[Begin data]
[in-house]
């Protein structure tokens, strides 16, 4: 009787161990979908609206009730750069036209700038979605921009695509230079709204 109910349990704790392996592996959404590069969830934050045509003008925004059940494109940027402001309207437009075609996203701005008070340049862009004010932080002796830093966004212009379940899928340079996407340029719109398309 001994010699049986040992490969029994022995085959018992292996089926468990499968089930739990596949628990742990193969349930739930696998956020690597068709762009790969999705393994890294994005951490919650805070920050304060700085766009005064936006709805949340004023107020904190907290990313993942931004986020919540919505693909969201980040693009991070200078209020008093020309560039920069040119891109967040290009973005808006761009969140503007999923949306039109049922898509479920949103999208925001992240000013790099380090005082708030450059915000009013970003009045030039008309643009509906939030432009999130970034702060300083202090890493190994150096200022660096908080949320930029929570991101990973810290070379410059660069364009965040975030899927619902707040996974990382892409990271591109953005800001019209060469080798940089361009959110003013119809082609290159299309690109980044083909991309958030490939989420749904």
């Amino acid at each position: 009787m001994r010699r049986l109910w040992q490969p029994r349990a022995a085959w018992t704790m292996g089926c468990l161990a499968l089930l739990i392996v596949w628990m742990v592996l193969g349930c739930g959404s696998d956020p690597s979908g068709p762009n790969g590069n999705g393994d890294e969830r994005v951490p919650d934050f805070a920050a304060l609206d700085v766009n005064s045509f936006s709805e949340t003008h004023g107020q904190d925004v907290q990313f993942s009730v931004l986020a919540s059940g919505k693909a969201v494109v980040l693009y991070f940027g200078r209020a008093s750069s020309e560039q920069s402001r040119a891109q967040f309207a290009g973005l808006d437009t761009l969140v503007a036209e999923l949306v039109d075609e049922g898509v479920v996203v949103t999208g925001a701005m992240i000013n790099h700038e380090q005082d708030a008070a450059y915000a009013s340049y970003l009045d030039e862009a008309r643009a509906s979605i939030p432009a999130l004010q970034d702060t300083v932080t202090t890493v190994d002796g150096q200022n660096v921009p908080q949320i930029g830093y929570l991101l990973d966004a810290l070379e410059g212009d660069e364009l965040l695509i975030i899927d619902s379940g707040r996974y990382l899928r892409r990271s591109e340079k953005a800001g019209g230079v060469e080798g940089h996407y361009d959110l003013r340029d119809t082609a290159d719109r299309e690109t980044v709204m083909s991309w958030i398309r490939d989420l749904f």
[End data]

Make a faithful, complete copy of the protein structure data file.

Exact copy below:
[in-house]
């Protein structure tokens, strides 16, 4: 009787161990979908609206009730750069036209700038979605921009695509230079709204 109910349990704790392996592996959404590069969830934050045509003008925004059940494109940027402001309207437009075609996203701005008070340049862009004010932080002796830093966004212009379940899928340079996407340029719109398309 001994010699049986040992490969029994022995085959018992292996089926468990499968089930739990596949628990742990193969349930739930696998956020690597068709762009790969999705393994890294994005951490919650805070920050304060700085766009005064936006709805949340004023107020904190907290990313993942931004986020919540919505693909969201980040693009991070200078209020008093020309560039920069040119891109967040290009973005808006761009969140503007999923949306039109049922898509479920949103999208925001992240000013790099380090005082708030450059915000009013970003009045030039008309643009509906939030432009999130970034702060300083202090890493190994150096200022660096908080949320930029929570991101990973810290070379410059660069364009965040975030899927619902707040996974990382892409990271591109953005800001019209060469080798940089361009959110003013119809082609290159299309690109980044083909991309958030490939989420749904």
């Amino acid at each position: 009787m001994r010699r049986l109910w040992q490969p029994r349990a022995a085959w018992t704790m292996g089926c468990l161990a499968l089930l739990i392996v596949w628990m742990v592996l193969g349930c739930g959404s696998d956020p690597s979908g068709p762009n790969g590069n999705g393994d890294e969830r994005v951490p919650d934050f805070a920050a304060l609206d700085v766009n005064s045509f936006s709805e949340t003008h004023g107020q904190d925004v907290q990313f993942s009730v931004l986020a919540s059940g919505k693909a969201v494109v980040l693009y991070f940027g200078r209020a008093s750069s020309e560039q920069s402001r040119a891109q967040f309207a290009g973005l808006d437009t761009l969140v503007a036209e999923l949306v039109d075609e049922g898509v479920v996203v949103t999208g925001a701005m992240i000013n790099h700038e380090q005082d708030a008070a450059y915000a009013s340049y970003l009045d030039e862009a008309r643009a509906s979605i939030p432009a999130l004010q970034d702060t300083v932080t202090t890493v190994d002796g150096q200022n660096v921009p908080q949320i930029g830093y929570l991101l990973d966004a810290l070379e410059g212009d660069e364009l965040l695509i975030i899927d619902s379940g707040r996974y990382l899928r892409r990271s591109e340079k953005a800001g019209g230079v060469e080798g940089h996407y361009d959110l003013r340029d119809t082609a290159d719109r299309e690109t980044v709204m083909s991309w958030i398309r490939d989420l749904f």